Ireland is being Used as a Criminal Safety Haven, by International Gangs, it must be Stopped, Operation Jackal?

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Gardaí and Interpol search premises in Dublin and Clare in major online fraud investigation- 

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15th October 2022

GARDAÍ AND INTERPOL have searched nine premises in Dublin and Clare as part of an international investigation into online fraud crimes.

Gardaí and Interpol search premises in Dublin and Clare in major online fraud investigation© Alamy Stock Photo

From mid-August, an effort to target the laundering of proceeds from crimes such as international business email compromise, invoice re-direction fraud and romance fraud resulted in 62 charges of money laundering and three organised crime offences.

Officers searched nine premises in Dublin and Clare and arrested 23 people for the purpose of charging.

Gardaí are working with Interpol on Operational Jackal, an international investigation into organised crime and laundering proceeds.

The searches and detentions were conducted by the Garda National Economic Crime Bureau (GNECB) ahe arrests for charging were conducted by local districts such as Tallaght, Tralee, Portlaoise, Navan, Limerick, Cork and Waterford. The operations were supported by two seconded members from Interpol.

In Ireland, an ongoing investigation tied to Operation Jackal called Operation Skein has arrested 195 people for money laundering offences and 69 people under organised crime legislation to date, with 135 people charged.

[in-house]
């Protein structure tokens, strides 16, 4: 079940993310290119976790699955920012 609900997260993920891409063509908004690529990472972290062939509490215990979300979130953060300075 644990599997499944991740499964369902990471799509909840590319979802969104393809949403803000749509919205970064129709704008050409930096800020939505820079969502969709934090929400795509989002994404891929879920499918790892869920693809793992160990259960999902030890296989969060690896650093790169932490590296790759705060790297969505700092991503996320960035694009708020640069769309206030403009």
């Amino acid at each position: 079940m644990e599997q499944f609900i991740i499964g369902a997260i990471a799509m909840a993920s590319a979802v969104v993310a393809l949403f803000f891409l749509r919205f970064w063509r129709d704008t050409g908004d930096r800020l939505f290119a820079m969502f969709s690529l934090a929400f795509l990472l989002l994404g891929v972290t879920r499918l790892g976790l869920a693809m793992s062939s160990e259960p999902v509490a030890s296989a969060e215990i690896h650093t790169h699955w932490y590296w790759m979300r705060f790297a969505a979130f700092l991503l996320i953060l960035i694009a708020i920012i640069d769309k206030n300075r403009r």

The operation, which began in 2020, is investigating an international criminal organisation that commits fraud and launders the proceeds through networks of bank accounts in Ireland.

The GNECB and Interpol’s assessment is that the organisation is the Black AXE, a criminal organisation formed in West Africa in the mid-1970s.

Around €40 million that has been stolen and laundered has been linked to the organisation to date, with a further €10 million using the same methods under consideration as to whether it is connected to the group.

A previous GNECB investigation – Operation Joggle – identified another €14 million as laundered in the same fashion.

GNECB believes that all of the amounts are connected, which would mean that over €64 million has been laundered through Ireland.

Bank accounts used to launder the money that belong to Irish residents are recruited as money mules, usually through social media or friend networks. Some young people who owe money for illegal drugs are recruited as a means of paying of debts by allowing their accounts to be used.

Others are recruited in other EU countries and flown to Ireland where they are given documents and open accounts. The documents are usually false but some genuine documents have also been recovered. IDs from Italian, British, Portuguese, Maltese, Dutch and Belgian have been found so far.

New developments involve Irish nationals being flown to other countries, given false documents and told to open accounts which are then used to launder. 

“Money mules are incorrectly being informed by their recruiters that once their financial account is used outside Ireland nothing can be done to them. This is incorrect,” a garda statement said.

“They are committing money laundering in Ireland and could also be extradited to international jurisdictions to face money laundering charges there as the primary offence occurred there.”

The GNECB has identified more than 800 money mules directly linked to the criminal organisation and estimates that there are at least 4,000 money mules linked to the investigation who have used Irish addresses.

The majority of the mules are young people across Ireland, gardaí said.

Gardaí have also identified 63 “herders” or “facilitators”, 50 operational directors and 16 strategists.

 

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